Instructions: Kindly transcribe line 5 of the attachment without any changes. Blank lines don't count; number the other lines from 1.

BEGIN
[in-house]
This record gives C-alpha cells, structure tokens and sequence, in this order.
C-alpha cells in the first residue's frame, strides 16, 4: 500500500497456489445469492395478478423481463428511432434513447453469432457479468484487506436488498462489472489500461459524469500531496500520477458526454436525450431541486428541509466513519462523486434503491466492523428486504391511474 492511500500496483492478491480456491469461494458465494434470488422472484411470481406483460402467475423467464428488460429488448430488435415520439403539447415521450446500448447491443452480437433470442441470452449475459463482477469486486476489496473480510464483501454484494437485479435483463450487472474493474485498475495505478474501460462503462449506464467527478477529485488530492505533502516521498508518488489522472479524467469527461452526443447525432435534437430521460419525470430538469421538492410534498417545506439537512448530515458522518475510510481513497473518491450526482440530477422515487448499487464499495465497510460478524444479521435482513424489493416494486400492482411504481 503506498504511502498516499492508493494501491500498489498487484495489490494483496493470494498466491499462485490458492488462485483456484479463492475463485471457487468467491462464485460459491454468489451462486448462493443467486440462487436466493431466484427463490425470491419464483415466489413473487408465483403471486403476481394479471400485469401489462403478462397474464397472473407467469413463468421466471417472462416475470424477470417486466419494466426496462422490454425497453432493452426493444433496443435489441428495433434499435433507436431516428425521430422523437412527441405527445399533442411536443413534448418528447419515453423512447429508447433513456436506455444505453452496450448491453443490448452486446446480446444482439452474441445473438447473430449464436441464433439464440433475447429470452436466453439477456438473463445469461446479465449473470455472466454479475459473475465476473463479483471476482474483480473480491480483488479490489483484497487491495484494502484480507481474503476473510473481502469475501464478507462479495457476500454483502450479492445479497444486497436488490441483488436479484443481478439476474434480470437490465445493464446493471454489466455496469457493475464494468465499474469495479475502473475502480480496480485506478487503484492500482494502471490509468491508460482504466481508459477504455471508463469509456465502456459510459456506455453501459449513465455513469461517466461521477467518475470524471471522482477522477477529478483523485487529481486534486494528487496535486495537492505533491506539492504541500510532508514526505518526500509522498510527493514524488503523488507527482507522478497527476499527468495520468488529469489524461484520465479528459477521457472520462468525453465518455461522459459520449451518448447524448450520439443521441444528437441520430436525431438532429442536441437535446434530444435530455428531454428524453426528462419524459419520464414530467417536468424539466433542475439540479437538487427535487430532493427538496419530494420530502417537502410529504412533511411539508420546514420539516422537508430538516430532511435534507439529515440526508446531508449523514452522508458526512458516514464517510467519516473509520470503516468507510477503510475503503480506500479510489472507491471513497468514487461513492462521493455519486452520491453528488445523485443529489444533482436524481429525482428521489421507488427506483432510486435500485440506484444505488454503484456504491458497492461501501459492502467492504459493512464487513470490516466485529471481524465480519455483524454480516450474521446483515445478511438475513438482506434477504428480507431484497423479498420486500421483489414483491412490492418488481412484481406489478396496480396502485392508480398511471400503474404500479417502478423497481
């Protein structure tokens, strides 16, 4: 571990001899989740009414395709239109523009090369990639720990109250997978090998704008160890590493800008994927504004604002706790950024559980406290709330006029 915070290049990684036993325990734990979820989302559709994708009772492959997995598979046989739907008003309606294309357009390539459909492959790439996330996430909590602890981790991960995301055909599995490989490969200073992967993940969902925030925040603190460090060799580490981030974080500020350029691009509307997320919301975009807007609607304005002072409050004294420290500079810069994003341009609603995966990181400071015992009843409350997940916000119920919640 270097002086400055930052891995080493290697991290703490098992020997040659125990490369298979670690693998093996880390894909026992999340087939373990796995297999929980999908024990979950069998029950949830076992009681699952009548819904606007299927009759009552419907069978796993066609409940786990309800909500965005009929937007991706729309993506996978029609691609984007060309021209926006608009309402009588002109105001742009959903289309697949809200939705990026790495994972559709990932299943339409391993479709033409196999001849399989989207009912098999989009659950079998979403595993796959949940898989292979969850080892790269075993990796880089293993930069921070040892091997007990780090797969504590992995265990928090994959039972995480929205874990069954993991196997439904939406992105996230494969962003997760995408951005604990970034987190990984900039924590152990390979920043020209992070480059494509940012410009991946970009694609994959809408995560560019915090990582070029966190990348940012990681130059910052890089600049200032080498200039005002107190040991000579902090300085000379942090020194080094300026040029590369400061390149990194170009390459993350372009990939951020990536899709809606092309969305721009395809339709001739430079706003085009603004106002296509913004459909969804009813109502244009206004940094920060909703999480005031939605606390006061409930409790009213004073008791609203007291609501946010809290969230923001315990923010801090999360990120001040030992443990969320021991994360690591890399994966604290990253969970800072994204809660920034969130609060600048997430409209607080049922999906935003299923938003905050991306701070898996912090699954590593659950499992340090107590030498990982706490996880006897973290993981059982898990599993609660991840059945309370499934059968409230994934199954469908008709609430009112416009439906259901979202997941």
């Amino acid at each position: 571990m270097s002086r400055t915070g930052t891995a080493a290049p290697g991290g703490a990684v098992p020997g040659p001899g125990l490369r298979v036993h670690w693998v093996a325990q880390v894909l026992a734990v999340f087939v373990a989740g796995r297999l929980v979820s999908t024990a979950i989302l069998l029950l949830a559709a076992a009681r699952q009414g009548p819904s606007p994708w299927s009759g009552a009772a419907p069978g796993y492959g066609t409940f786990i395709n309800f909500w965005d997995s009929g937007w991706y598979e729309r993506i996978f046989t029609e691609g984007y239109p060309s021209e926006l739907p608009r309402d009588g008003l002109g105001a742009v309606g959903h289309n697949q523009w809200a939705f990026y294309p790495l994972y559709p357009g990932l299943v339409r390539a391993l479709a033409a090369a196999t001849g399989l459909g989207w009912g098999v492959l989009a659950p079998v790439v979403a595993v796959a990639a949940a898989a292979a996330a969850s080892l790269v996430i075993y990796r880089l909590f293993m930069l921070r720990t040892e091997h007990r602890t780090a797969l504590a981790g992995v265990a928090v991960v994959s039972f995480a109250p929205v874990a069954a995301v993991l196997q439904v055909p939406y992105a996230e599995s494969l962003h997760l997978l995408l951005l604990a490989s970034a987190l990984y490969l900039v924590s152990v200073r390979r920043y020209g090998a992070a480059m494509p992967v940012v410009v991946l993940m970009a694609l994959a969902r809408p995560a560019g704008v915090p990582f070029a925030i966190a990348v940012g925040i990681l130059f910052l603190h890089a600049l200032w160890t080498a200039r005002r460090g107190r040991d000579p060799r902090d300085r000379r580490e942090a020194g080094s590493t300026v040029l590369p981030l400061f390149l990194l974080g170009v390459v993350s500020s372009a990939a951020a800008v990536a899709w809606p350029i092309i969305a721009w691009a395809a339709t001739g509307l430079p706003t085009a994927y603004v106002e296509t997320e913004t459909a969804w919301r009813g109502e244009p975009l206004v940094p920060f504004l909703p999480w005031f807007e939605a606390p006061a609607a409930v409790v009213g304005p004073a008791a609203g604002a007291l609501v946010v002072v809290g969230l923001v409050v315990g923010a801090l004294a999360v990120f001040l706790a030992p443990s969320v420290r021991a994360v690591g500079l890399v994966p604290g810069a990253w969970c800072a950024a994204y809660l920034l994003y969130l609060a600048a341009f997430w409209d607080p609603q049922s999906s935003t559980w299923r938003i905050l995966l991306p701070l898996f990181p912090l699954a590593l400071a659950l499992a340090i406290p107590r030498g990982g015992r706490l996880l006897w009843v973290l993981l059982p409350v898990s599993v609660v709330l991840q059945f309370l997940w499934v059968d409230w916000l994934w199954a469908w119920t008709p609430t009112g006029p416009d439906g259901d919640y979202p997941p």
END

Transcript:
């Amino acid at each position: 571990m270097s002086r400055t915070g930052t891995a080493a290049p290697g991290g703490a990684v098992p020997g040659p001899g125990l490369r298979v036993h670690w693998v093996a325990q880390v894909l026992a734990v999340f087939v373990a989740g796995r297999l929980v979820s999908t024990a979950i989302l069998l029950l949830a559709a076992a009681r699952q009414g009548p819904s606007p994708w299927s009759g009552a009772a419907p069978g796993y492959g066609t409940f786990i395709n309800f909500w965005d997995s009929g937007w991706y598979e729309r993506i996978f046989t029609e691609g984007y239109p060309s021209e926006l739907p608009r309402d009588g008003l002109g105001a742009v309606g959903h289309n697949q523009w809200a939705f990026y294309p790495l994972y559709p357009g990932l299943v339409r390539a391993l479709a033409a090369a196999t001849g399989l459909g989207w009912g098999v492959l989009a659950p079998v790439v979403a595993v796959a990639a949940a898989a292979a996330a969850s080892l790269v996430i075993y990796r880089l909590f293993m930069l921070r720990t040892e091997h007990r602890t780090a797969l504590a981790g992995v265990a928090v991960v994959s039972f995480a109250p929205v874990a069954a995301v993991l196997q439904v055909p939406y992105a996230e599995s494969l962003h997760l997978l995408l951005l604990a490989s970034a987190l990984y490969l900039v924590s152990v200073r390979r920043y020209g090998a992070a480059m494509p992967v940012v410009v991946l993940m970009a694609l994959a969902r809408p995560a560019g704008v915090p990582f070029a925030i966190a990348v940012g925040i990681l130059f910052l603190h890089a600049l200032w160890t080498a200039r005002r460090g107190r040991d000579p060799r902090d300085r000379r580490e942090a020194g080094s590493t300026v040029l590369p981030l400061f390149l990194l974080g170009v390459v993350s500020s372009a990939a951020a800008v990536a899709w809606p350029i092309i969305a721009w691009a395809a339709t001739g509307l430079p706003t085009a994927y603004v106002e296509t997320e913004t459909a969804w919301r009813g109502e244009p975009l206004v940094p920060f504004l909703p999480w005031f807007e939605a606390p006061a609607a409930v409790v009213g304005p004073a008791a609203g604002a007291l609501v946010v002072v809290g969230l923001v409050v315990g923010a801090l004294a999360v990120f001040l706790a030992p443990s969320v420290r021991a994360v690591g500079l890399v994966p604290g810069a990253w969970c800072a950024a994204y809660l920034l994003y969130l609060a600048a341009f997430w409209d607080p609603q049922s999906s935003t559980w299923r938003i905050l995966l991306p701070l898996f990181p912090l699954a590593l400071a659950l499992a340090i406290p107590r030498g990982g015992r706490l996880l006897w009843v973290l993981l059982p409350v898990s599993v609660v709330l991840q059945f309370l997940w499934v059968d409230w916000l994934w199954a469908w119920t008709p609430t009112g006029p416009d439906g259901d919640y979202p997941p």